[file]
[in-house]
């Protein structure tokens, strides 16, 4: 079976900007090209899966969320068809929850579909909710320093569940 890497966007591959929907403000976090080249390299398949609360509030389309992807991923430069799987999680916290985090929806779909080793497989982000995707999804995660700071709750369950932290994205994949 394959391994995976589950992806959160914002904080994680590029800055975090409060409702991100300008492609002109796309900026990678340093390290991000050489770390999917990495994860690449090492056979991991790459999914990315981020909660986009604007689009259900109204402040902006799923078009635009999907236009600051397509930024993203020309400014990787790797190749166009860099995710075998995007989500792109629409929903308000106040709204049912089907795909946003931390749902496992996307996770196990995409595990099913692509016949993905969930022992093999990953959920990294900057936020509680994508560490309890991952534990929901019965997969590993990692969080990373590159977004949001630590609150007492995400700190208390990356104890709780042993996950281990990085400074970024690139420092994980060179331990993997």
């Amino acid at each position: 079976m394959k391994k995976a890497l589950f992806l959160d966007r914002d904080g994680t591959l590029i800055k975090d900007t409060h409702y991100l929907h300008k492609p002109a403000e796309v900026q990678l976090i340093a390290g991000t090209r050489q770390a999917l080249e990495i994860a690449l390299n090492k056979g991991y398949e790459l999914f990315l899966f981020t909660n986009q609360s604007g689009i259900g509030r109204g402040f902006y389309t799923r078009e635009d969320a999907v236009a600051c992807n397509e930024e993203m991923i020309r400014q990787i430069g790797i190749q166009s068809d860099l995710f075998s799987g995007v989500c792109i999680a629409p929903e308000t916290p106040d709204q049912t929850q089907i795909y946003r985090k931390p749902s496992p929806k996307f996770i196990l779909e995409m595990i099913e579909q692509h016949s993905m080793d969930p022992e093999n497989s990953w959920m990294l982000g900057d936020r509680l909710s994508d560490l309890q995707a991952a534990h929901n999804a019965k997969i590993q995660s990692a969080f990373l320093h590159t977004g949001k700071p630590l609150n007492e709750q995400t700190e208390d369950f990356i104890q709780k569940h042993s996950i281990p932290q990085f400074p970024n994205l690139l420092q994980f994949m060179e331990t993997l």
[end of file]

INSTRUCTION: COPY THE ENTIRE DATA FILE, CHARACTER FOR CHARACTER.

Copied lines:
[in-house]
């Protein structure tokens, strides 16, 4: 079976900007090209899966969320068809929850579909909710320093569940 890497966007591959929907403000976090080249390299398949609360509030389309992807991923430069799987999680916290985090929806779909080793497989982000995707999804995660700071709750369950932290994205994949 394959391994995976589950992806959160914002904080994680590029800055975090409060409702991100300008492609002109796309900026990678340093390290991000050489770390999917990495994860690449090492056979991991790459999914990315981020909660986009604007689009259900109204402040902006799923078009635009999907236009600051397509930024993203020309400014990787790797190749166009860099995710075998995007989500792109629409929903308000106040709204049912089907795909946003931390749902496992996307996770196990995409595990099913692509016949993905969930022992093999990953959920990294900057936020509680994508560490309890991952534990929901019965997969590993990692969080990373590159977004949001630590609150007492995400700190208390990356104890709780042993996950281990990085400074970024690139420092994980060179331990993997």
């Amino acid at each position: 079976m394959k391994k995976a890497l589950f992806l959160d966007r914002d904080g994680t591959l590029i800055k975090d900007t409060h409702y991100l929907h300008k492609p002109a403000e796309v900026q990678l976090i340093a390290g991000t090209r050489q770390a999917l080249e990495i994860a690449l390299n090492k056979g991991y398949e790459l999914f990315l899966f981020t909660n986009q609360s604007g689009i259900g509030r109204g402040f902006y389309t799923r078009e635009d969320a999907v236009a600051c992807n397509e930024e993203m991923i020309r400014q990787i430069g790797i190749q166009s068809d860099l995710f075998s799987g995007v989500c792109i999680a629409p929903e308000t916290p106040d709204q049912t929850q089907i795909y946003r985090k931390p749902s496992p929806k996307f996770i196990l779909e995409m595990i099913e579909q692509h016949s993905m080793d969930p022992e093999n497989s990953w959920m990294l982000g900057d936020r509680l909710s994508d560490l309890q995707a991952a534990h929901n999804a019965k997969i590993q995660s990692a969080f990373l320093h590159t977004g949001k700071p630590l609150n007492e709750q995400t700190e208390d369950f990356i104890q709780k569940h042993s996950i281990p932290q990085f400074p970024n994205l690139l420092q994980f994949m060179e331990t993997l």